The problem as I see it with thinking and re-thinking ‘self-control’ is that it mixes many complex issues about which people make huge assumptions blended with passive acquiescence to common sense. So you do not need to re-think one or two fundamental issues about human behavior and experience, you need to re-think many, and all at the same time.
The basic starting point is that the experiences we have during ‘self-control’ seem very real, and they are. I am just arguing that how we think about it and attempt to change it are just not right yet. But it is vitally important to get the thinking right because so many interventions and therapies are based on self-control, and most are not working. If they do work, we do not really know why, so any extensions then do not work.
Here are what I believe are the main issues of ‘self-control’ that need a radical re-thinking; changing one or two is not enough:
- We are taught from birth that we have self-control which works and this has gone through centuries in different forms (as have the ideas that the earth is flat, the sun revolves around the earth, and particles exist)
- ‘Self-control’ is actually based mainly on social and historical contexts but these are usually hidden and very difficult to observe
- The common methods of observation fail to ‘see’ the contexts involved in the experience of self-control; we are not yet attending to and measuring the right things
- The whole idea of a ‘self’ also needs re-thinking as well: it is not about an inner person but external social contexts in our lives and our image management to maintain social relationships (even sociologists agree)
- We are wrongly taught instead that thinking occurs inside us, it originates from our ‘self’, and is private (this includes BA/AC ‘private events’)
- Acquiescing to the usual ways of thinking about self-control also allows people to blame the victim, so there are conspiracy reasons why these views are so prevalent in a liberal, individualistic society (“Poor people just cannot control themselves when they get money”; “Obese people just have no self-control with food, it is their own fault”)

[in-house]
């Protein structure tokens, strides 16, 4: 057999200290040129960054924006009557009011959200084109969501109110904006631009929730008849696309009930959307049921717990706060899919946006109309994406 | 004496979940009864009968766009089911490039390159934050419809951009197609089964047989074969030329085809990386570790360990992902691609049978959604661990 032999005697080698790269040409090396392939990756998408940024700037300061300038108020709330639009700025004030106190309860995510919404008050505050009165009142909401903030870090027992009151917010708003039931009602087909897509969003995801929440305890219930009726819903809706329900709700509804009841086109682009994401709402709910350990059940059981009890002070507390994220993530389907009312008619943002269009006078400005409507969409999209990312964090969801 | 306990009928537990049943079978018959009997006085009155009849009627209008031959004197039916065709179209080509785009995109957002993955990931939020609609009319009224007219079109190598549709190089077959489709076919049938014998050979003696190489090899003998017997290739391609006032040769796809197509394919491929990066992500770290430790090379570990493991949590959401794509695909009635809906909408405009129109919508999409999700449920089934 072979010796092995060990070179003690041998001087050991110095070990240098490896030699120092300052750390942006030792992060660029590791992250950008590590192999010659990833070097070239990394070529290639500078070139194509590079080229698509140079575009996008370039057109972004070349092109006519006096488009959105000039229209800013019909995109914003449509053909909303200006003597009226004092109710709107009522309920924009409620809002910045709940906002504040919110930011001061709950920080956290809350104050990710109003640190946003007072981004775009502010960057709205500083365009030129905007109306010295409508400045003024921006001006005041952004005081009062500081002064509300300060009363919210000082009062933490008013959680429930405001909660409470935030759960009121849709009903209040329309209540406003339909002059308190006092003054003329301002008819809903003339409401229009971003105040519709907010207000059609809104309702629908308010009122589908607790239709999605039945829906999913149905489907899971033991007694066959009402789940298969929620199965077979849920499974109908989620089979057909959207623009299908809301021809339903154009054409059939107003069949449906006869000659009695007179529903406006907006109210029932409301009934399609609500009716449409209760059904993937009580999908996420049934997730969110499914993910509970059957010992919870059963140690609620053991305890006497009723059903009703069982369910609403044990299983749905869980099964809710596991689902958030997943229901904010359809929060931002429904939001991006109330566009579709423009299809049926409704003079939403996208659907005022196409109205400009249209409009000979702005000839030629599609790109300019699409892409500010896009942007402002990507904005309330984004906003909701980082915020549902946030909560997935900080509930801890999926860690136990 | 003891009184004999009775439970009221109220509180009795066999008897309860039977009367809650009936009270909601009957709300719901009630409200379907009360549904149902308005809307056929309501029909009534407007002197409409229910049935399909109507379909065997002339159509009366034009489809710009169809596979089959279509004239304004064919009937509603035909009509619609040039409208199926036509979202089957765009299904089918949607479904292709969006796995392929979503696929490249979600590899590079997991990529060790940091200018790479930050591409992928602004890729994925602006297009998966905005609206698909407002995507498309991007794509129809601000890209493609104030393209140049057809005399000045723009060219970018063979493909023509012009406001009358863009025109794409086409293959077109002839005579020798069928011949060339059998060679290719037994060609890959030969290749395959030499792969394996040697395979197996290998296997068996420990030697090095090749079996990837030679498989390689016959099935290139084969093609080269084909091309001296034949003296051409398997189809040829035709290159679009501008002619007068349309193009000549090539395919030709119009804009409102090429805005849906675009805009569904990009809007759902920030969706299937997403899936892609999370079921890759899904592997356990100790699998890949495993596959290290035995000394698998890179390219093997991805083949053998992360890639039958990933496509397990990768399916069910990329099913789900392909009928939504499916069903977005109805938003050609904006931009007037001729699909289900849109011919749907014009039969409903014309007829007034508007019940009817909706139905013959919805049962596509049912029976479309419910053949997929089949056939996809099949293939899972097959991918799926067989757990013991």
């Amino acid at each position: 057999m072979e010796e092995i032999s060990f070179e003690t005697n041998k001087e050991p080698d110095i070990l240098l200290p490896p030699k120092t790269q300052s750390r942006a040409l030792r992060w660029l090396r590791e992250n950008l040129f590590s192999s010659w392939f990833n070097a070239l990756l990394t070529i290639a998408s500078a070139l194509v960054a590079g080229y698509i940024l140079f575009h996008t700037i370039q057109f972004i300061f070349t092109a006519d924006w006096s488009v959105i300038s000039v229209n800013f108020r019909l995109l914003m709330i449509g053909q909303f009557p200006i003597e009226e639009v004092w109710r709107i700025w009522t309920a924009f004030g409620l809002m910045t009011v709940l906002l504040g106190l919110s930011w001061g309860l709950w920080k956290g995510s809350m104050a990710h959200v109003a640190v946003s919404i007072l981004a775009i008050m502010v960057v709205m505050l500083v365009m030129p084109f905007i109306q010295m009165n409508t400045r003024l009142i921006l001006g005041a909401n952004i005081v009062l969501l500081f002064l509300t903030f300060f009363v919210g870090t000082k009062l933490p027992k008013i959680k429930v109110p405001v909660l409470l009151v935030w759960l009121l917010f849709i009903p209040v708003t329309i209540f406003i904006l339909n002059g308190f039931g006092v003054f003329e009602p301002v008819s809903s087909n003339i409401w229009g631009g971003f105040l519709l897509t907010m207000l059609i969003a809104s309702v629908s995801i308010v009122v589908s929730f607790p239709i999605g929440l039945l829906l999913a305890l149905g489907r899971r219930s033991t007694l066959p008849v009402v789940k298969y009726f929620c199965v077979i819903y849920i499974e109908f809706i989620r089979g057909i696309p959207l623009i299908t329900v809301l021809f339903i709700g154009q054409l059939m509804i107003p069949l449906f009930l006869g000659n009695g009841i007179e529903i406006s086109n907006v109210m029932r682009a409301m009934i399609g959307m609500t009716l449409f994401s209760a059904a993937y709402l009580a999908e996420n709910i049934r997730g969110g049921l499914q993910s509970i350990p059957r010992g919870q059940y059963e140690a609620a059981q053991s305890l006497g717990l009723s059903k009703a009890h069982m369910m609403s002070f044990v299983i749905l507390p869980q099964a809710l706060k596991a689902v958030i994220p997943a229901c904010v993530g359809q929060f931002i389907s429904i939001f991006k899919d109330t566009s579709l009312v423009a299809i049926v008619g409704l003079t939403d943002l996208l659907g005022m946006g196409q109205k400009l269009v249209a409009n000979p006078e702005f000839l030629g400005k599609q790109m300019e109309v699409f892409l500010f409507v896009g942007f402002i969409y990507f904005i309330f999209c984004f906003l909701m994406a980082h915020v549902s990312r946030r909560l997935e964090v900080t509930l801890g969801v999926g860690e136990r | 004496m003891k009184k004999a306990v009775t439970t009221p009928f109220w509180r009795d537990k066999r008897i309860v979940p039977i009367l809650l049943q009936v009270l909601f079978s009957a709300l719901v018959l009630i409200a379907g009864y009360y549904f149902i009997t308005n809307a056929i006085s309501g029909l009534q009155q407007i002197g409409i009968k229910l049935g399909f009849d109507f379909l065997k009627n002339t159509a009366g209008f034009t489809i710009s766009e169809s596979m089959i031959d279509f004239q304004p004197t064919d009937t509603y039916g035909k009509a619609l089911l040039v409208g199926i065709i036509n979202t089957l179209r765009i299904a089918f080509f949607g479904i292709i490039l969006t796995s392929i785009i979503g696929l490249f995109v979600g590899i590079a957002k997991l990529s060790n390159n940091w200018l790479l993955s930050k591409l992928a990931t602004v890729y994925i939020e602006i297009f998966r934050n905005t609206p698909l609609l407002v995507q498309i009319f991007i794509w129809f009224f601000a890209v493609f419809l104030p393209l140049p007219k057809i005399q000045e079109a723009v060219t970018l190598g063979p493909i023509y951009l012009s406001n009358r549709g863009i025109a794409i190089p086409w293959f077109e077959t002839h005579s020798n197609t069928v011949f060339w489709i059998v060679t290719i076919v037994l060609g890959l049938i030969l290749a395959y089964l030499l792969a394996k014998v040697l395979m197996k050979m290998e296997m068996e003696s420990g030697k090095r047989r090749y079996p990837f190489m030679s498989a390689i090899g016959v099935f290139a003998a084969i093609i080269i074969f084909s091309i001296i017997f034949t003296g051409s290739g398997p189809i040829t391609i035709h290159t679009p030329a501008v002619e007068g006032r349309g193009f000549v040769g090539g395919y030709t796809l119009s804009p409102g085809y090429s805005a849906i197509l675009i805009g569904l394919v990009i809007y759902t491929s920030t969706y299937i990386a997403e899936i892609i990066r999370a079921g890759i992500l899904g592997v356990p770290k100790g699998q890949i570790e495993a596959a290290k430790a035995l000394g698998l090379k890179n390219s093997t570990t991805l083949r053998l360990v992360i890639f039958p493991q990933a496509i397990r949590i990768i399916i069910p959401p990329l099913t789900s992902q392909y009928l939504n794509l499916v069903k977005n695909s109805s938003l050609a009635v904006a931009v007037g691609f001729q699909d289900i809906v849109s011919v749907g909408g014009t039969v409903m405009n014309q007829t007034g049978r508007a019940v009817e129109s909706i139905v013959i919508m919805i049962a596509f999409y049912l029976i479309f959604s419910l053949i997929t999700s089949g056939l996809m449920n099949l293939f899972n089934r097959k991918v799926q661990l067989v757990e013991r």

(The next three are the key difficult ones; and the ones that will get me burned at the stake for heresy or locked up for weirdness)
- But we do not actually control our thoughts, they just “pop into our head” as we say, arising from the contexts we are in (this way of thinking is very difficult to change, but examine your own thoughts when they arise and judge whether you actually made them be thought or they just appeared–“all thoughts are intrusive thoughts”)
- We do almost everything we do without needing to talk or think about doing them (this way of thinking is also extremely difficult to change, that our actions are not controlled by words, thoughts or rules)
- However, we do talk or think about what we do all the time, and a lot (yes, the experience is real) but this talking and thinking are for other people and image management; they are not for controlling what we are actually doing at the time; they are about how we will talk about our actions later and make excuses or make god stories out of what we are doing, etc.
It takes a long time but if you can re-jiggle your thinking about all of these, you will get to a better understanding of the experiences and origins of ‘self-control’ (and be even more super cool than you are already, and be like Zen Masters, Yoda, and Master Shifu).
And more importantly, changing your own behaviors will improve because you will not be straining your nerves to engage your ‘will power’ and then blaming your-inner-self when you fail.
Instead, you will focus on re-arranging your external contexts, especially the social and historical, when you want to do ‘self-control’ behaviors.
A good way to attempt all this is to re-think these issues first by considering other people; how the people around you do or do not do the things which are commonly said to require ‘self-control’. What contexts are needed in their life for ‘self-control’ to ever work?
Then you can try it with yourself, since that is much more difficult. But all it takes is just a little self-control… doesn’t it?